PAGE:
Then go to File → Options → Save → Save templates to choose where you want to save this new template.
Choose File → Export → Save Project as File → Project Template. Then, you’ll see ‘Save As’ and you’ll have to select the name of the file and project’s type that is Project template.
You will see another ‘Save as template’ window where you can select the data you want or do not want to be included in your template. Then choose Save.
Next time you open Microsoft Project, you can go to File → New → Personal and choose the template we have just created.
Create a new file of the project – choose start date and press Create.
Your Microsoft Project Gantt chart template will be opened with the start date you’ve chosen and will be ready to work in it.
How to share MS Project and export your Microsoft Project Gantt Chart
If you are working on some project, it most probably involves some collaboration and interaction with other people (teammates, business partners, other stakeholders). Thus, there will be a need to share the project or the Gantt chart with them to keep them informed and engaged or to get their feedback. The problem with MS Project, which is quite common, is that people can only open its files if they also have this program. So the question here is how to share MS Project files with people that do not have MS Projects?
Indeed, there is a very easy solution to that. You can simply use some other software that will let you share MS Project plans and Gantt charts in a couple of minutes.
Select “Open in GanttPRO”, create an account and enjoy browsing and editing your project.
You can also find out more details on how to open an mpp file on the GanttPRO blog.
Printing Microsoft Project Gantt Chart
Another common request MS Project users may have, is on how to print Microsoft Project Gantt Chart. Here, again, you can use GanttPRO. After uploading your project with a Gantt chart in mpp format to GanttPRO, if you don’t need to make any extra edits, go directly to ‘Export’ option and select PDF format. There you can also choose an orientation, size, and data from your project that should be included in the printed version.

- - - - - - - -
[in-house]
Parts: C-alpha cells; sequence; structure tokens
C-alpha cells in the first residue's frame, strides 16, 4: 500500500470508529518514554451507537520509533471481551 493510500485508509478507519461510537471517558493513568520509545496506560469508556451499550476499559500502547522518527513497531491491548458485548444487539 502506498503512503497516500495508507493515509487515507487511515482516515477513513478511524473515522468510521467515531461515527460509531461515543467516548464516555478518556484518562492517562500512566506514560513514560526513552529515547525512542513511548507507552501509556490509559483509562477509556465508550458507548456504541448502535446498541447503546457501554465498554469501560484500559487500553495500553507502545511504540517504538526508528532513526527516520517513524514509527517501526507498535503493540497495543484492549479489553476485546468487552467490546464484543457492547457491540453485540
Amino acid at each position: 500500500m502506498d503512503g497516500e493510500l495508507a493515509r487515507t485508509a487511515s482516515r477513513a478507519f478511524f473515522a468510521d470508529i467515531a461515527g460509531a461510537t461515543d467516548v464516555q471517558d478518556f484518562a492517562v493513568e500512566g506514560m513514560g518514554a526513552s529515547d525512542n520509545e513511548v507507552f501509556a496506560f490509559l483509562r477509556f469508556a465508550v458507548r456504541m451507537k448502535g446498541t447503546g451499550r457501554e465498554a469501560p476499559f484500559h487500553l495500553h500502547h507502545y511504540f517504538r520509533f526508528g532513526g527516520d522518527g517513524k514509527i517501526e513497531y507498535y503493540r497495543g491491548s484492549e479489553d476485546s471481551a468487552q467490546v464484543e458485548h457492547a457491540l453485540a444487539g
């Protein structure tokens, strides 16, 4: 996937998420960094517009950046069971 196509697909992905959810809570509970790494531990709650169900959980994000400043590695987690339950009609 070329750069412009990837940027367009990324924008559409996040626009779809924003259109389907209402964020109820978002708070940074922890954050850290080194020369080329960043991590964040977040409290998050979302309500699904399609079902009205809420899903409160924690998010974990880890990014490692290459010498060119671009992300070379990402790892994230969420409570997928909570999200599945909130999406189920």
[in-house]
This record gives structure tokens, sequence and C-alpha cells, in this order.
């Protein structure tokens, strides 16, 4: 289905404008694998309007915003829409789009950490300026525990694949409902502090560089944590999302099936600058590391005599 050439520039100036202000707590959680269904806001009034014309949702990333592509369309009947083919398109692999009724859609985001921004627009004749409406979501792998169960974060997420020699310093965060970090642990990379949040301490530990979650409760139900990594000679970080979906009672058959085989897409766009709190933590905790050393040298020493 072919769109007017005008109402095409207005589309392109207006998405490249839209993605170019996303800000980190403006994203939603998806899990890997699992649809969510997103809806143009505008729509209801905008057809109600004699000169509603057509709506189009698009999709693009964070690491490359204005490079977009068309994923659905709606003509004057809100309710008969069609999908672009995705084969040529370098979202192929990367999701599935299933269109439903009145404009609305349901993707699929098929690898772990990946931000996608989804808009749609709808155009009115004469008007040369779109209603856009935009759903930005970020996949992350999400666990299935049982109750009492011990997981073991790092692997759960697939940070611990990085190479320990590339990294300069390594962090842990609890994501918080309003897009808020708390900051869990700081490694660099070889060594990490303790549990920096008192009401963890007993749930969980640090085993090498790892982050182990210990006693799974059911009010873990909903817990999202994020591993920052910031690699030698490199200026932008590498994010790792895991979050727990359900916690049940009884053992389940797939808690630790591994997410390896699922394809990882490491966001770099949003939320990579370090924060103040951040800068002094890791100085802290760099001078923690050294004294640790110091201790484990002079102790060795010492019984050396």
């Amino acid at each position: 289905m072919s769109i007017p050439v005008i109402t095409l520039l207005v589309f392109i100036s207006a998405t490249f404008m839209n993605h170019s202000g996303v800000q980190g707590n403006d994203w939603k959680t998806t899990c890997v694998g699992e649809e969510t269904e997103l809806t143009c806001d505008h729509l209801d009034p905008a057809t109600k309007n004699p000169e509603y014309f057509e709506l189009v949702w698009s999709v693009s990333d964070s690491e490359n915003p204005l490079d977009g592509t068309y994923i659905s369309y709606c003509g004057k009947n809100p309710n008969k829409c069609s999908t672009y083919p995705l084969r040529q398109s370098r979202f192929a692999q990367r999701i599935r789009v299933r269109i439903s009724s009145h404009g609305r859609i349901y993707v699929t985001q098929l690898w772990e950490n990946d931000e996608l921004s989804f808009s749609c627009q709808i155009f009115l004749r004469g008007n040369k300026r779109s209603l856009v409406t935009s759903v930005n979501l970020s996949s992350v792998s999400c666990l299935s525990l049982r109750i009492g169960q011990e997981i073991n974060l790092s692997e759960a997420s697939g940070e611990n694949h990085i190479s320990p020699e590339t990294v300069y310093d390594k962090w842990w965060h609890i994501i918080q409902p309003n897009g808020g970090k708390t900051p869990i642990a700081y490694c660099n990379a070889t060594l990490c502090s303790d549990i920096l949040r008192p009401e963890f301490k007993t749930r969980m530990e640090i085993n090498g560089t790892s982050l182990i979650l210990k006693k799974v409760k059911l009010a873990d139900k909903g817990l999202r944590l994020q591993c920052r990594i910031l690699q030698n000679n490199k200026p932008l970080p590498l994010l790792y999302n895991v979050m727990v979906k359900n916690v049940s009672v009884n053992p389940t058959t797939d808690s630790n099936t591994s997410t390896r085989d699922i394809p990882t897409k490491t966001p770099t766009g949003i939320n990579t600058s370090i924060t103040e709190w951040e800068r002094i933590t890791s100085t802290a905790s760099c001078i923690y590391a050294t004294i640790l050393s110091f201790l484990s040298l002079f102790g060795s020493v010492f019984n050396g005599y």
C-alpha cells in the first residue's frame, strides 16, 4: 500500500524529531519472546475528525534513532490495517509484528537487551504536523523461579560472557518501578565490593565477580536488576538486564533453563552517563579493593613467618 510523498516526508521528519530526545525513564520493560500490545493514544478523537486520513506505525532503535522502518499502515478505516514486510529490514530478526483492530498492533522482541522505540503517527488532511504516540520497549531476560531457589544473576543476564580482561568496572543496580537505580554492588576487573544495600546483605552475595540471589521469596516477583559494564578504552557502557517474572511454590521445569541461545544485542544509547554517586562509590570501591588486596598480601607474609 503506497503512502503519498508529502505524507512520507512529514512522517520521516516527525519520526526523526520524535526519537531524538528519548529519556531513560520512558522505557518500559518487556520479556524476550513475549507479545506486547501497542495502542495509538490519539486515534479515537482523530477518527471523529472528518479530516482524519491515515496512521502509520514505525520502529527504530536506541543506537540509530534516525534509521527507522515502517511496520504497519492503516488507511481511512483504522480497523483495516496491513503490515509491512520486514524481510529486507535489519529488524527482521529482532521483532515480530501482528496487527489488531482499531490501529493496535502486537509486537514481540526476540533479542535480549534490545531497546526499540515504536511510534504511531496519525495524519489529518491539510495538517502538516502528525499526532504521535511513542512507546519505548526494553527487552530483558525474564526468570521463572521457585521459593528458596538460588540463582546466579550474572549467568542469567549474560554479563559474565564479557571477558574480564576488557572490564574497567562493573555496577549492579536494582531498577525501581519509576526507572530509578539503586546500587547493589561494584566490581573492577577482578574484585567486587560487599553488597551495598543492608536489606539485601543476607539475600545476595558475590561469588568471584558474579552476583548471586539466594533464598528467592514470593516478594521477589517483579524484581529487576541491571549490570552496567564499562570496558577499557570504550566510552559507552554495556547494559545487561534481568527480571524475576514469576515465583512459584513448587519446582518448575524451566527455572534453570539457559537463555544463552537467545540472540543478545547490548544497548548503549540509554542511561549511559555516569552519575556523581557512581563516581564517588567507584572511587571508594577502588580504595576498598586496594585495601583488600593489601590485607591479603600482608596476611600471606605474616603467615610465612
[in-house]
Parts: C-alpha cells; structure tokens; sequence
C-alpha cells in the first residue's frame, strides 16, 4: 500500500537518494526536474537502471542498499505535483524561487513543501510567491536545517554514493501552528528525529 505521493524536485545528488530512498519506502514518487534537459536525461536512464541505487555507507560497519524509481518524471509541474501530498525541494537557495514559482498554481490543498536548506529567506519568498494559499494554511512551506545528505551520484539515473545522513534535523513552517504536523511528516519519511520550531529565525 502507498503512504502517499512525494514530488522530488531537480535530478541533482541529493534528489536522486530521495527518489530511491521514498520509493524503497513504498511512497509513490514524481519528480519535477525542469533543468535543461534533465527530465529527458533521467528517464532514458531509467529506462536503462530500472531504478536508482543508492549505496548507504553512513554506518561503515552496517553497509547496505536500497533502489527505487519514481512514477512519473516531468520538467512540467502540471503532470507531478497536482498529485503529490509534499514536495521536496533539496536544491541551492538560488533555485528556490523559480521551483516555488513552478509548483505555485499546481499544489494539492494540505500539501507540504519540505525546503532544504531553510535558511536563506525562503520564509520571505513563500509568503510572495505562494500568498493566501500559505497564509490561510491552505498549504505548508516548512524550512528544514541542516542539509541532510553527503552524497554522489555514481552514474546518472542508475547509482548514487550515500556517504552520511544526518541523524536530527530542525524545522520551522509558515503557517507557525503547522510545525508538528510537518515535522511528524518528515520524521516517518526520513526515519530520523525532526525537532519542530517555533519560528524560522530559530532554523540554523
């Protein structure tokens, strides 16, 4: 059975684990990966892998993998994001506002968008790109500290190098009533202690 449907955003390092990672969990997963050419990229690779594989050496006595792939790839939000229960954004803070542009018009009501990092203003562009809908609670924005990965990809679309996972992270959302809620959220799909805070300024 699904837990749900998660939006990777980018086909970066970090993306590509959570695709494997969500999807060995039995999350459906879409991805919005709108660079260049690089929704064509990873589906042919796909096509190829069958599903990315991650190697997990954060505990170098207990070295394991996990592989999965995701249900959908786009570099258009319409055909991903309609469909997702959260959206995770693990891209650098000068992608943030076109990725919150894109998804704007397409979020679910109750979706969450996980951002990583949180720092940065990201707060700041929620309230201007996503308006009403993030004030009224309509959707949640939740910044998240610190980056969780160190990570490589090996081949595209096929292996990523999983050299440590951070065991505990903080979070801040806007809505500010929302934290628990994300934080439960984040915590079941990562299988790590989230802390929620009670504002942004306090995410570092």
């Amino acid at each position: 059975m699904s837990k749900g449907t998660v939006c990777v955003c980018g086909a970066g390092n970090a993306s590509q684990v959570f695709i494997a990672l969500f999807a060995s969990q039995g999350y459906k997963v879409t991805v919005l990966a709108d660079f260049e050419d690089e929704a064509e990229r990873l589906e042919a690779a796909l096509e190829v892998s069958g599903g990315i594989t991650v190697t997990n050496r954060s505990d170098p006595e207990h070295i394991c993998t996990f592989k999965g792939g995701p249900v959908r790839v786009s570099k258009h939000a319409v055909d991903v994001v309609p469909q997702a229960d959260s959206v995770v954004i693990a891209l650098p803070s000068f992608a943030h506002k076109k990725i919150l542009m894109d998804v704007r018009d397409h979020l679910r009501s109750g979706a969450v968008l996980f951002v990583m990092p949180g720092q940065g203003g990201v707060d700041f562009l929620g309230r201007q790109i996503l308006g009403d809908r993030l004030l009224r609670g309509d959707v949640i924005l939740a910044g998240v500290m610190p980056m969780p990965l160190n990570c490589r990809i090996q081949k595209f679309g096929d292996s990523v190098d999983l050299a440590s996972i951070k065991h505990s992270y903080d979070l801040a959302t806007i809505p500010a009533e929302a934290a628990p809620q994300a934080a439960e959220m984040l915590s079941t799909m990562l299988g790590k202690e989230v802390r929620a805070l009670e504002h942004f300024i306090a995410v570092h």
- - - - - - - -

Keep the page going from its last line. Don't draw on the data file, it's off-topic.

How to create and work with Gantt charts more effectively and faster
Even though it may seem easy to create a Gantt Chart in Microsoft Project, it only applies to the very basic Microsoft Project Gantt chart. Thus, if you need more elaborate and complex functions, you will have to spend quite a lot of time looking for tutorials and trying to learn how to navigate this well-regarded PM tool.
But chances are you don’t have that much time and just need a quick, easy and effective solution. In that case, GanttPRO Gantt chart software can be the right option for you. Its rich and useful functionality like dependencies between tasks, their assignment to team members, resource management, critical path, milestones, and many others, will ensure that your project is managed smoothly and effectively. At the same time, an intuitive interface and automated processes will make the creation and work with Gantt charts easy and fast.
Unlike in MS Project, in GanttPRO sharing your project and Gantt chart is as simple as ABC. At any stage of the project, any moment or task can be shared with anyone through URL or printed in a few minutes and shared or presented on paper. You can effortlessly import or export your Gantt chart and projects in various formats.
Explore even more reasons to use GanttPRO as an alternative to Microsoft Project in this video:
There are also plenty of Gantt chart templates for different industries that you can use to plan and manage your project.
- Website development.
- Software development.
- Game development.
- Program development.
- Agile software development.
- App development.
- Android application development.
- Mobile app development, etc.
- Construction project schedule.
- House construction, renovation, remodeling, etc.
- New home construction.
- Construction management, etc.
- Performance planning.
- Conference planning.
- Fundraising event planning.
- Exhibition planning.
- Workshop planning, etc.
- Product marketing.
- Content marketing.
- Digital or online marketing.
- Offline marketing, etc.
- Architectural design.
- Web design, etc.
And many more!